The Court of Appeals of Ohio for the Ninth Appellate District, Summit County, affirmed the conviction of a man living with HIV after he engaged in sexual activity without disclosing his HIV status, ruling that the jury could have reasonably concluded 1) the defendant engaged in sexual conduct in November 2014, 2) he did not inform his sexual partner of his HIV status before engaging in sexual conduct, and 3) a nurse provided testimony that defendant was told he tested positive for HIV in December 2012. The court rejected defendant’s argument that he received ineffective assistance of counsel for failure to raise equal protection and free speech challenges to the statute, based in part upon the finding in State v. Batista that the statute was constitutional. See CHLP’s analysis of the subsequent Ohio Supreme Court decision of that case here.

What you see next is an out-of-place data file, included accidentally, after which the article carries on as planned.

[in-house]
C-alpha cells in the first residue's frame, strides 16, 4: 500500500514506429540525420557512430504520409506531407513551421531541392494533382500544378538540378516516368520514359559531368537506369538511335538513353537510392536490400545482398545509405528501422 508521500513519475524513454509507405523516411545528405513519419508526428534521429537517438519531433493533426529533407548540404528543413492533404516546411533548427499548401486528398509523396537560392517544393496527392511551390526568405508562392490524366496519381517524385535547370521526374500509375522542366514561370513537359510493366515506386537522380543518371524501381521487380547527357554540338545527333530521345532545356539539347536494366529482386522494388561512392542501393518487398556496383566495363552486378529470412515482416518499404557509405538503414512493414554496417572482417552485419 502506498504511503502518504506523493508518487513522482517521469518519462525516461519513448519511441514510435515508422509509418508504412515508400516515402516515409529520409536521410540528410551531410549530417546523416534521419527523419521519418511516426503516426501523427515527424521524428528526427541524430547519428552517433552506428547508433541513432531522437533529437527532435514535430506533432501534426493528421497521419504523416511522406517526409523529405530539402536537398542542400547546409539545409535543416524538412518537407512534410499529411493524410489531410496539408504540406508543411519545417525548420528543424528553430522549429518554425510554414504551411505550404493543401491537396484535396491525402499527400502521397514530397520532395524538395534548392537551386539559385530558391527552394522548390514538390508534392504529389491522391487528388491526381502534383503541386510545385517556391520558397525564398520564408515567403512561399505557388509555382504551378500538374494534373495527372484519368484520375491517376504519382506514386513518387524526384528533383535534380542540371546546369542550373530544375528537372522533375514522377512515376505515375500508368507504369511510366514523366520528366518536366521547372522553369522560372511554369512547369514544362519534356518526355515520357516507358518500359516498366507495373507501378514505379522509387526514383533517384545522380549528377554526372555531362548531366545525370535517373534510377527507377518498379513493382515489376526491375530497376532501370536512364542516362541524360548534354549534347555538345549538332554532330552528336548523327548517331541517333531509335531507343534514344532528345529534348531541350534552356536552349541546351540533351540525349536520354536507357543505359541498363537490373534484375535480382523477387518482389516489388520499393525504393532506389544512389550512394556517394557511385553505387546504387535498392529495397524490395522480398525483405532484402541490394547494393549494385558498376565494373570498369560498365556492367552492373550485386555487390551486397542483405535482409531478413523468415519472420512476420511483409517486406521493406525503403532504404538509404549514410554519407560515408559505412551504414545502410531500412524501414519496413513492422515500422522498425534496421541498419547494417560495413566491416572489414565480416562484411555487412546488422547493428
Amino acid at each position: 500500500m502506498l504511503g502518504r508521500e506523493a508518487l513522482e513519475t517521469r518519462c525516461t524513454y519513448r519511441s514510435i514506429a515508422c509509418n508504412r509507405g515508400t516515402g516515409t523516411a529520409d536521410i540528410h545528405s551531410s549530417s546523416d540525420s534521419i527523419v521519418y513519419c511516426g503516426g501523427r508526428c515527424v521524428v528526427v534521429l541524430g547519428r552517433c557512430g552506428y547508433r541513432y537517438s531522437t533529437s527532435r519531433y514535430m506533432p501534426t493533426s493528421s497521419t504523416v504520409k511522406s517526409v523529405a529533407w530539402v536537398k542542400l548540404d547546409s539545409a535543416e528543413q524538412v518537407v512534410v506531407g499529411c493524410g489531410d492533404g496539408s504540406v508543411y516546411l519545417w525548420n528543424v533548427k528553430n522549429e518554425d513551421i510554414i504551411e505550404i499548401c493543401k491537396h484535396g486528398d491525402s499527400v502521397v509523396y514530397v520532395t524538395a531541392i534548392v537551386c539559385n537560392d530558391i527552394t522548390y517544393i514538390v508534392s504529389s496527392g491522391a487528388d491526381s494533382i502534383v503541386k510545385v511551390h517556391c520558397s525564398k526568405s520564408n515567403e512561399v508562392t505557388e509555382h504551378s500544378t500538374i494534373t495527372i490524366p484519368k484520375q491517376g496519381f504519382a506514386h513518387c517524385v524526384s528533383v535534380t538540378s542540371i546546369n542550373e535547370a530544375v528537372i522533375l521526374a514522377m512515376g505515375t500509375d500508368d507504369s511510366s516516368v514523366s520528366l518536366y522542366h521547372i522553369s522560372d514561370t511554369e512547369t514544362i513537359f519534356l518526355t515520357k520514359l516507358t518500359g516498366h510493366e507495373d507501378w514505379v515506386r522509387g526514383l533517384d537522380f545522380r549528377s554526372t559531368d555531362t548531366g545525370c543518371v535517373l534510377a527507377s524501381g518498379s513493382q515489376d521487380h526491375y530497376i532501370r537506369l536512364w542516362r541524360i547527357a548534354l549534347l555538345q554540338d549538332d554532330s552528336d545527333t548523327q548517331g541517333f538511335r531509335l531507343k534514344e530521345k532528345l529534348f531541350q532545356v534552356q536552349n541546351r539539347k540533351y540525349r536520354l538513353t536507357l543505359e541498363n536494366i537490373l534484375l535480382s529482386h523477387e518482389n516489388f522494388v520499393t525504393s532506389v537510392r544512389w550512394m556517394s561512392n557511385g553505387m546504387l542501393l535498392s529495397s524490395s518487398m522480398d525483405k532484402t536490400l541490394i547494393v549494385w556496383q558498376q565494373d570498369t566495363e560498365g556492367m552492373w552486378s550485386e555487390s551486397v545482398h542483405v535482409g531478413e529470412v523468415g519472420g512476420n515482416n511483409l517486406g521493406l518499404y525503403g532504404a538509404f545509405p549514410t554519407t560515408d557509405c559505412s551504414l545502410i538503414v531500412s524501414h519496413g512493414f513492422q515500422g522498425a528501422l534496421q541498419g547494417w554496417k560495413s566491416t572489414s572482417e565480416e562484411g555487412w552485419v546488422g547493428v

Ohio’s applicable HIV criminal law, felonious assault, is a second-degree felony with up to eight years’ imprisonment. The law does not require an intent to transmit HIV; mere knowledge of one’s HIV status and nondisclosure of that status before sexual activity is enough for a conviction.